What are your findings regarding the insufficiencies with traditional medical imaging solutions?

Welch: We have walked through hundreds of facilities and the common thread we have seen from different disciplines in the hospital is that it’s very difficult to get to the content I need when I need it. Out of necessity—or out of hospital preference—we have created silos of information. As a result of this, we have a self-inflicted wound; to find the information that is universally applicable for clinicians, I have to go to three different systems. And I have to also find out, is this the same patient that had a cancer study here, or a broken leg there, and putting that together can be time consuming and inaccurate.

It appears as if AI and data analytics are now becoming paramount in medical imaging. Can you explain this trend and specific use cases that stand out to you?

Saha: We have been tracking this for a few years; we go to every industry event, from the Radiology Society of North America (RSNA) conference to many others, and we have not only seen the startup ecosystem full of an enormous number of companies developing applications—for a body part, to support a given modality like an X-ray, CT scan, or ultrasound—but also for disease-specific capabilities. Despite all the question marks and bad press, and there are some fundamental questions about the role of the radiologist, we are seeing solid evidence in being able to shorten decision making times. So something that used to take 30 minutes to process, such as looking at blood flow from an MRI in a cardiac application, now takes two seconds to process that data. And there is also enough evidence in terms of the contribution this could make to the decision making pathways.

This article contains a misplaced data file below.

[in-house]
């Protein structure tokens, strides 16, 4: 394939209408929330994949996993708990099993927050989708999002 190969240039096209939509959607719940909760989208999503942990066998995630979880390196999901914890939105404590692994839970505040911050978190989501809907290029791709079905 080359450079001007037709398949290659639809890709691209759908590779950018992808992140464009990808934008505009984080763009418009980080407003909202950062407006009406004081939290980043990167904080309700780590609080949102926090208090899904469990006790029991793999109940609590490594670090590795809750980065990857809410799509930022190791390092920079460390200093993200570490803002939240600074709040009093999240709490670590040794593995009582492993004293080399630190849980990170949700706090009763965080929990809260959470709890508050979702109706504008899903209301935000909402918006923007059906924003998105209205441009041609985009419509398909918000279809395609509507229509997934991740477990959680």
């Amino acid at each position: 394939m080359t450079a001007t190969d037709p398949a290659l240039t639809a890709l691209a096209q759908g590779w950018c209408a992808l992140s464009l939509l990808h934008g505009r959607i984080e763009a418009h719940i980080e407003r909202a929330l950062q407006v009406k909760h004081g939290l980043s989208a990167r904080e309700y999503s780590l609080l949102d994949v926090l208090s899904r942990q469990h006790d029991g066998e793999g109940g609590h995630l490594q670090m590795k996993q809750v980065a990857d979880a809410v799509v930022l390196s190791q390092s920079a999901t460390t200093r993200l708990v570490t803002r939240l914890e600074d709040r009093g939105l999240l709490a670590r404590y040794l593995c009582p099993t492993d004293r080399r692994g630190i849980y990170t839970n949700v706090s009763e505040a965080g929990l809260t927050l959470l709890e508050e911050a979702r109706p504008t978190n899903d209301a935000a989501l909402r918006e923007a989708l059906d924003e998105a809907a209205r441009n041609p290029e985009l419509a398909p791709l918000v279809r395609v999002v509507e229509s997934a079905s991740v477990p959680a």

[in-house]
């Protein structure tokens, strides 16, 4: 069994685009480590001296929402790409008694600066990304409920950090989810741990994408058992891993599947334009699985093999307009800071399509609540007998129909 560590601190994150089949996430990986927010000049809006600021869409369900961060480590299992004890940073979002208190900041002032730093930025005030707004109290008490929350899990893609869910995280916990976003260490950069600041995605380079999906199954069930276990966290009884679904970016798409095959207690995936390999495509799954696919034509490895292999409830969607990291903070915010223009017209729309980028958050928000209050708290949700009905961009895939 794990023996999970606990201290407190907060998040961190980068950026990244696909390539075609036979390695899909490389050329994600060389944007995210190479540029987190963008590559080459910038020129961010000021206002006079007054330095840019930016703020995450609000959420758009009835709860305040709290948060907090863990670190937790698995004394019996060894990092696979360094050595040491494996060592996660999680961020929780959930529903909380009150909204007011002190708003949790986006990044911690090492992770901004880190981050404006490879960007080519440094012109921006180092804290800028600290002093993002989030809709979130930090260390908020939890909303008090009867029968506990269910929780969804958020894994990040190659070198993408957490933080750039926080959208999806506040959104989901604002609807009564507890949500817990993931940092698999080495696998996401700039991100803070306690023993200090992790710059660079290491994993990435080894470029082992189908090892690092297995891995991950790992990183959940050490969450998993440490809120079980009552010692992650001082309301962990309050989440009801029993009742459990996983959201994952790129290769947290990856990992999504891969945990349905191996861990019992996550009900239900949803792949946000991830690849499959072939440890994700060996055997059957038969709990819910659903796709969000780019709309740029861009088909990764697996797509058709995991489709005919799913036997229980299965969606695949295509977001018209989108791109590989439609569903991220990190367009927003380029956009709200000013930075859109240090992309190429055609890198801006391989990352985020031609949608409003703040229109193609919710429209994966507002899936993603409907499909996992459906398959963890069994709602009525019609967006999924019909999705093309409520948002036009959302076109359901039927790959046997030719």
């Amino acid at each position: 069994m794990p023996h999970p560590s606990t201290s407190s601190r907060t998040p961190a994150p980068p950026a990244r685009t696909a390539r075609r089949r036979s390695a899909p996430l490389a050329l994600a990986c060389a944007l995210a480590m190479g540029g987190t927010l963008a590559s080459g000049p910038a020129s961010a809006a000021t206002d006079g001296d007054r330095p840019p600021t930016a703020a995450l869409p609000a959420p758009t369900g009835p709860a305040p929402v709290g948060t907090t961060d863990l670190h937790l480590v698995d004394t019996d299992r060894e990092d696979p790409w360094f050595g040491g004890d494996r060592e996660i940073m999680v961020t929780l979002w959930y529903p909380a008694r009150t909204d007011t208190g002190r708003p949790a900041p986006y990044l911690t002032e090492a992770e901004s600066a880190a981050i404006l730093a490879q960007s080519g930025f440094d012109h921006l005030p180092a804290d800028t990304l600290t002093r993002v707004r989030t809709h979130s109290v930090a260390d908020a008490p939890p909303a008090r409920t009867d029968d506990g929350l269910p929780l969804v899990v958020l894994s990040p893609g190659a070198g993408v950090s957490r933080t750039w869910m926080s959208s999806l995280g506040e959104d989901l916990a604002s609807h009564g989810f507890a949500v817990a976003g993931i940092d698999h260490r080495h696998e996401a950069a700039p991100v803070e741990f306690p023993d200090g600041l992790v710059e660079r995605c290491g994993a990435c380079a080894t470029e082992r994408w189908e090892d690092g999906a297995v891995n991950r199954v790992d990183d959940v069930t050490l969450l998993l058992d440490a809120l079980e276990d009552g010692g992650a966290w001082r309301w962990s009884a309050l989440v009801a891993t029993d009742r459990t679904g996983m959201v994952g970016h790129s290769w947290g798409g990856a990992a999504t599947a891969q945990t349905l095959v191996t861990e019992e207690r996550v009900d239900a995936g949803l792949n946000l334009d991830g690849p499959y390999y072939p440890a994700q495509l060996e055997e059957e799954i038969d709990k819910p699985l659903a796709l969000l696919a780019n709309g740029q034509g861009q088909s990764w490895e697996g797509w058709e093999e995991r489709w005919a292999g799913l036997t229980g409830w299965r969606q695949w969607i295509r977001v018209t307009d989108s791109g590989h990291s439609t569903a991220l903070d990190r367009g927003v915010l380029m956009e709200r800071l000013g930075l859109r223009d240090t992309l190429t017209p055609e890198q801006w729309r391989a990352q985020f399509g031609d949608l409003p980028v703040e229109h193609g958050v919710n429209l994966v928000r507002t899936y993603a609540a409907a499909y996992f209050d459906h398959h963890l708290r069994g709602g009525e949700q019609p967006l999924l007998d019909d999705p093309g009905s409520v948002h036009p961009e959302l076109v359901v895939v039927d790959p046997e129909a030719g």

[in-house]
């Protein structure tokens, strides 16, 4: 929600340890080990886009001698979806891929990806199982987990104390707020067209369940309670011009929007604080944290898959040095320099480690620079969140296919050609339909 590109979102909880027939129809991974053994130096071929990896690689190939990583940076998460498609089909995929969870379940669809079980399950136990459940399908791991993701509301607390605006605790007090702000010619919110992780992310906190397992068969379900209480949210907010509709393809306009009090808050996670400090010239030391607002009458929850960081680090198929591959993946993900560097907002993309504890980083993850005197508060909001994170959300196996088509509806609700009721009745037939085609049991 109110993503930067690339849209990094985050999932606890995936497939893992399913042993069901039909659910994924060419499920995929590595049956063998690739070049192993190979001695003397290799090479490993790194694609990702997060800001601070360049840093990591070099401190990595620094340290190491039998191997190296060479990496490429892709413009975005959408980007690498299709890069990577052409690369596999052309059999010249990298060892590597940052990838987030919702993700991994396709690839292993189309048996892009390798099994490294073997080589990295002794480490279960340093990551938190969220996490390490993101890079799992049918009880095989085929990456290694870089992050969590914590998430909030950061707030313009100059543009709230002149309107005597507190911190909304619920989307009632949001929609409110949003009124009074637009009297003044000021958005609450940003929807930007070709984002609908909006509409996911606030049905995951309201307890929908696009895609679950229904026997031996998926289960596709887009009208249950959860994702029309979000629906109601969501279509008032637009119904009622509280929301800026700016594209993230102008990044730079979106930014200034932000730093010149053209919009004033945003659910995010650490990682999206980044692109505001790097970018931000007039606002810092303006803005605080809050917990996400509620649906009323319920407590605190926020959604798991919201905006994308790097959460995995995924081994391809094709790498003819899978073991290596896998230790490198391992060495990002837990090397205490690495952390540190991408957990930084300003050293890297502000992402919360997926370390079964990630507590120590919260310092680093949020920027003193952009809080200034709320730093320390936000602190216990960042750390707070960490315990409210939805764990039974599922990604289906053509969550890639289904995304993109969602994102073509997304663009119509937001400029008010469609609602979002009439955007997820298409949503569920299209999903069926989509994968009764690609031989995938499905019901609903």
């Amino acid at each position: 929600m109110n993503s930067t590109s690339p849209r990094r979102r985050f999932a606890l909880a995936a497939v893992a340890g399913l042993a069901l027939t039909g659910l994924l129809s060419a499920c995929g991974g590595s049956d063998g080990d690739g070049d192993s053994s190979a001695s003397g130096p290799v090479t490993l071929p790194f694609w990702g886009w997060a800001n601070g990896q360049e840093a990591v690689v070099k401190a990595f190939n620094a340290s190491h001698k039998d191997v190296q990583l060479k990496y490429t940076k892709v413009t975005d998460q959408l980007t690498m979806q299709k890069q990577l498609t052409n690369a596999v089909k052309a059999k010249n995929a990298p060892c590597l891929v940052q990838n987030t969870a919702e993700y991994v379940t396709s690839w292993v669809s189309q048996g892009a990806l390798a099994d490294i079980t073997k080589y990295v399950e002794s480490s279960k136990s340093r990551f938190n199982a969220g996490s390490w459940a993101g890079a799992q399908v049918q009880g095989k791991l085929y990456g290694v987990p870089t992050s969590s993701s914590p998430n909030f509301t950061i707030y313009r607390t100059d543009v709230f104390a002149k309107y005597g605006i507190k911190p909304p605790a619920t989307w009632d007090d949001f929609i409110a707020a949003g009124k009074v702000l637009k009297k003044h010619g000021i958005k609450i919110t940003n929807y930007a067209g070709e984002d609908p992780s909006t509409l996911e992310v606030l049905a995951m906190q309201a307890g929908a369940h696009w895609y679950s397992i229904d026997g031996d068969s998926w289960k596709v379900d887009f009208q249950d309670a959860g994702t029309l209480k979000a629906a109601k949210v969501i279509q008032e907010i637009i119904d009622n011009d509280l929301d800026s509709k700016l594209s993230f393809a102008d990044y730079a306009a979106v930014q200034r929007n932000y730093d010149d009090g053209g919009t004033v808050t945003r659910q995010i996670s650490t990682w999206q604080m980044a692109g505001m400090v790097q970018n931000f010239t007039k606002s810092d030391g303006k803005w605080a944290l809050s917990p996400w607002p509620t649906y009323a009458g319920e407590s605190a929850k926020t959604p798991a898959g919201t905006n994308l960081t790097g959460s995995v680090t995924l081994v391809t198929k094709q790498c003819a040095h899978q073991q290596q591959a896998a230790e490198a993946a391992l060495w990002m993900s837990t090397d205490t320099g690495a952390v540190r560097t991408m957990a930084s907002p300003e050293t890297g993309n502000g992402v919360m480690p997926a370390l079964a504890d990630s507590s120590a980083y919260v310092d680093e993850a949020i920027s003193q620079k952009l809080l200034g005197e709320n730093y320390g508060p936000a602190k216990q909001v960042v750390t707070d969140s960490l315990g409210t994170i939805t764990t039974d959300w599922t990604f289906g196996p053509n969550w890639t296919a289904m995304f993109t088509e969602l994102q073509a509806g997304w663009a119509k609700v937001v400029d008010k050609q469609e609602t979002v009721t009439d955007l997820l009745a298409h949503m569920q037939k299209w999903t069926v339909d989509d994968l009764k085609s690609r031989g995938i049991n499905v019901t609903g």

Overall, we are seeing a lot of positive contribution from AI an analytics in this space, and there is no stopping what they can do. But I would express a little bit of caution over having the right kind of data sets from which the system will learn. Machine learning will pick up from historical data so you have to feed it the right kind of data sets. Some of the leading companies are doing a great job by exposing the system, and it then learns, picks up the right pathways, and makes the right decisions.